Mexican Trucks Ahoy!

June 18, 2007
The Safe American Roads Act of 2007 seems to be the best the U.S. House of Representatives can do to save some face for non-compliance with NAFTA's chapter

The Safe American Roads Act of 2007 seems to be the best the U.S. House of Representatives can do to save some face for non-compliance with NAFTA's chapter on transportation. (The Safe American Roads Act of 2007, H.R. 1773 limits the authority of the Secretary of Transportation to grant authority to motorcarriers domiciled in Mexico to operate beyond United States municipalities and commercial zones on the United States-Mexico border.) Passed by the House it must be approved U.S. Senate.

The Mexican government, through Economics Secretary Eduardo Sojo, has announced a lobbying effort aimed at the U.S. Senate. It contends that the bill approved by the House "violates NAFTA" since both the United States and Mexican governments had agreed upon a program different than that of H.R.1773 sponsored by Rep. Nancy Boyda (Dem-Kansas).

Those opposed to opening the border were overjoyed.

In the U.S., the Teamsters "saluted" the House vote as did the Mexican Carriers Chamber (CANACAR That group has opposed the opening of the border as being unfair to Mexican trucking companies. CANACAR is also totally disappointed.

Those who would have participated in the proposed pilot program that would allow 1,000 U.S. and Mexican carriers to cross the border for door-to-door service are dropping out.

Reynaldo Gomez, operations manager of Transmex, a Swift Transportation ( subsidiary established in 2004 in anticipation of the Pilot Program, notes that, "The investment undertaken to buy out the Mexican subsidiary was a way of preparing to be able to guarantee door-to-door service for both imports and exports between Mexico and the United States. Now we are out of it".

The reason is simple.

A green light for operation of 1,000 trucks is a waste since as there would only be room for 100 participants. Simple math shows that carriers on both sides of the border would have a maximum of 10 rigs each, an almost insignificant number when viewed with the perspective of the nearly $300 billion in freight now crossing the border.

CANACAR president, Tirso Martinez, just elected for a second term, claims, in a politically correct statement, that he doesn't mind if the border opens at the same time for both nations—one of the new key points in the program—as long as rules are the same for both sides.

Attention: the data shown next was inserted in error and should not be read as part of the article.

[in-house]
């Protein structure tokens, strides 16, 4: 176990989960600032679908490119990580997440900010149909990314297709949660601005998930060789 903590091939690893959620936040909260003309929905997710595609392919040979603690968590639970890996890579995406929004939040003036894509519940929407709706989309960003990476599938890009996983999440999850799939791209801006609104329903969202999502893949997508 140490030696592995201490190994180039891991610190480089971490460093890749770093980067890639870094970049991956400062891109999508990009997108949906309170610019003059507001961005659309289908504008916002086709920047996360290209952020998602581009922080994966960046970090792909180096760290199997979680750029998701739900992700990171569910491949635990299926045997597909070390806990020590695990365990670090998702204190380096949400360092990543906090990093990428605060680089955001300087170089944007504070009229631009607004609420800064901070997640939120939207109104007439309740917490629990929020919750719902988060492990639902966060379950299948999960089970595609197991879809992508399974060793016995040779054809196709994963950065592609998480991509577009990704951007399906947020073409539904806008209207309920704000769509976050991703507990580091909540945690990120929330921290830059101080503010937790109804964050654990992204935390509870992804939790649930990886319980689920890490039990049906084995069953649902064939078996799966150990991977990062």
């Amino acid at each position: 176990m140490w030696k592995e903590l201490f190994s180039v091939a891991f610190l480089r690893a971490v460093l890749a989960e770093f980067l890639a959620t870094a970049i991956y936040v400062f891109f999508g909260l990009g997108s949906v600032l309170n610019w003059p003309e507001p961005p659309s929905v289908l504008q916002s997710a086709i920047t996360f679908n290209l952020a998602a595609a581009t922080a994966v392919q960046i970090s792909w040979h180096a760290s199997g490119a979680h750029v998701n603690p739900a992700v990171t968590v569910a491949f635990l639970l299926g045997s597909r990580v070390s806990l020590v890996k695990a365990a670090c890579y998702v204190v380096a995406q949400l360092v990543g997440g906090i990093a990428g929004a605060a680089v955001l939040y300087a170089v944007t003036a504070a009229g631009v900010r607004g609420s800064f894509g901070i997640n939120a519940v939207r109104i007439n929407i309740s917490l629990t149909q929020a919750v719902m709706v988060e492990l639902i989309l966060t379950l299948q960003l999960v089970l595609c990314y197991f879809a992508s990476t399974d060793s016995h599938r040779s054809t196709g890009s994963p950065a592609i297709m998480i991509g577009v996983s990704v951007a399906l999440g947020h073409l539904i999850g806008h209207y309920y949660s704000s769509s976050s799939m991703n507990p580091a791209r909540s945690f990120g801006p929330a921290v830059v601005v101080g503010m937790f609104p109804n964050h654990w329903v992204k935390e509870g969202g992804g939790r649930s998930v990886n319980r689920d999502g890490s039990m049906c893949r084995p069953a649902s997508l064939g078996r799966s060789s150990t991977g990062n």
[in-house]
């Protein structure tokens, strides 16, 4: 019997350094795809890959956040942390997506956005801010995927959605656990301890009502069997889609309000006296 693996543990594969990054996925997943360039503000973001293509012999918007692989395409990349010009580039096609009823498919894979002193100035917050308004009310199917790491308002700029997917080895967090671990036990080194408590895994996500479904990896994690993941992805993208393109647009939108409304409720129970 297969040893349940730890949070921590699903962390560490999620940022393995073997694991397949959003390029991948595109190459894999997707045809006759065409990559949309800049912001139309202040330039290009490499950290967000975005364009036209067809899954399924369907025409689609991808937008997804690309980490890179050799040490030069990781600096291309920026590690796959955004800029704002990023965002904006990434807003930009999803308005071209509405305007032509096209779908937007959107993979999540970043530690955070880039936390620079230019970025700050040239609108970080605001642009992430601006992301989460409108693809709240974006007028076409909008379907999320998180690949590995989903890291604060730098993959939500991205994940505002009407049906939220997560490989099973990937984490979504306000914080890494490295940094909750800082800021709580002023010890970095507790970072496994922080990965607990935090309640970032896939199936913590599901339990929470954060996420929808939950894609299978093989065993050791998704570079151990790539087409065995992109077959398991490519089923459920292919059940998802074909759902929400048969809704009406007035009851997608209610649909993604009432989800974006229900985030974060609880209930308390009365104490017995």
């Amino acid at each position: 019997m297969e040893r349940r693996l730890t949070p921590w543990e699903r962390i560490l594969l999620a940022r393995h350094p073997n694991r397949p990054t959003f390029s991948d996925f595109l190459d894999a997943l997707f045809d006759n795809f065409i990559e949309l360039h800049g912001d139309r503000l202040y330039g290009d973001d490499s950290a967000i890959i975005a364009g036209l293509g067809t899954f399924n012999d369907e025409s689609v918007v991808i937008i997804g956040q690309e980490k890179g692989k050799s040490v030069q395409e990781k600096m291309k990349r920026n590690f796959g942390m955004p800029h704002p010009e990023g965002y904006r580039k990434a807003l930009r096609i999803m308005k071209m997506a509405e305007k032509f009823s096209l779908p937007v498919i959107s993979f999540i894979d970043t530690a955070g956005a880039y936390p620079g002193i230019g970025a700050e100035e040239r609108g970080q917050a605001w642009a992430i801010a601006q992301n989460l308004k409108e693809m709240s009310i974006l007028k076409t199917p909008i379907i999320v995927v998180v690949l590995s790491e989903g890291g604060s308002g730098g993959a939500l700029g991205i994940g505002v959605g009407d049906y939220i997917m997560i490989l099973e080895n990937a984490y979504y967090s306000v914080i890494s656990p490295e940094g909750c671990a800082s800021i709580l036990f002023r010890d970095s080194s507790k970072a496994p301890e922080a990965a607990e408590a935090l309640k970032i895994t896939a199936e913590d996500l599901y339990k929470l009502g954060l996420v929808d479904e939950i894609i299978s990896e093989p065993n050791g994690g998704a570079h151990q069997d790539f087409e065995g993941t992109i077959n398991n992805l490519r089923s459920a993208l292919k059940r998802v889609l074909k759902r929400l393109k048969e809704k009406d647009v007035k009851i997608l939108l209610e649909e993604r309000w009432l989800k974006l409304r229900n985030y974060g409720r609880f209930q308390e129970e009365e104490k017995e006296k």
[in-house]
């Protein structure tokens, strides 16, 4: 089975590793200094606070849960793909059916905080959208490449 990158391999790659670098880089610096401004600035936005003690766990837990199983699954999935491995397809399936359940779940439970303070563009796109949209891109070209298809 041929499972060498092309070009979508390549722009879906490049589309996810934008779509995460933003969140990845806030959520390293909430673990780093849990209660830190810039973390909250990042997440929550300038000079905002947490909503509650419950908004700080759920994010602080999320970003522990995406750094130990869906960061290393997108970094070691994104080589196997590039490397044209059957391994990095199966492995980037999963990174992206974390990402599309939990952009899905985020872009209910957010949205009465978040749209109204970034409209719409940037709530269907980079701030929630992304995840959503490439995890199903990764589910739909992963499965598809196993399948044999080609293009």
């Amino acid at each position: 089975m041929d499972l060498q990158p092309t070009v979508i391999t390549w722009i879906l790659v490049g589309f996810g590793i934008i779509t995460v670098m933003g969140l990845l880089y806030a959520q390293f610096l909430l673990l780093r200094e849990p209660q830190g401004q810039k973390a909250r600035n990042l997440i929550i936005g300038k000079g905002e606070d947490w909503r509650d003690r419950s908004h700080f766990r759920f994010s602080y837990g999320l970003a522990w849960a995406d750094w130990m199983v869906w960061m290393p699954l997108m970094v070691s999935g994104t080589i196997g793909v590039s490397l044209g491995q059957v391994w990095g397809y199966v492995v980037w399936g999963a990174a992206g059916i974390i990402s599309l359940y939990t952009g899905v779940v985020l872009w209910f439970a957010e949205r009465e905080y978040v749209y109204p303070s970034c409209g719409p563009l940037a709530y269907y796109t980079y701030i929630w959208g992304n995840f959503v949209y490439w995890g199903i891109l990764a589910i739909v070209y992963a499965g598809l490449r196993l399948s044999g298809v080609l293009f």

Agreeing with this view is Leonardo Gomez (no relation to Reynaldo), general manager of the National Association of Private Transport, (ANTP), that represents carriers who broke from CANACAR in the late 1990s. He notes the ANTP never opposed opening the border since "it is good for trade and the country. But it will be good only if it is an even playing field for all participants."

ANTP's Gomez regards this is a "wait and see" situation. "When in operation, he says, "the pilot program will intrinsically demonstrate if there are problems or not; and if there are issues, ways to correct them."

"It is important to comply with established NAFTA regulations," insists Economics Secretary Sojo.

Border Crossing Costs

Cost effectiveness was not an issue for either the Teamsters or CANACAR as they did everything in their power to stop the border from opening to free transport. But for those in transportation cost effectiveness is a critical fact of business. Border crossing hikes the cost of merchandise as much as 35%, which of course is paid for by the owner, not the service provider.

Nevertheless, carriers in Mexico are in competition while looking to cut costs. Eduardo Martinez of Directo Transportaciones, a Monterrey based carrier, claims that in addition to the high price of diesel, the onorous cost of crossing the border at Nuevo Laredo is a real burden. At Nuevo Laredo--the largest volume crossing point along the Mexico-U.S. border-charges climb due to wait times and having to pay "burreros" or transfer trucks to move cargo to "el otro lado," the other side of the border.

According to T21 magazine, Juan Manuel Quiroga, of Comce Noreste carriers, adds that the costliest part of commerce is exchanging trailers at the border. "We need to have a more efficient way for these operations," he says, adding that the costs are levied on the end consumer just to pay for the border crossing, which can sometimes play havoc with competitive pricing.

Latest from Global Supply Chain

25560070 © Yuliia Brykova |
Supply Chain Stability Improving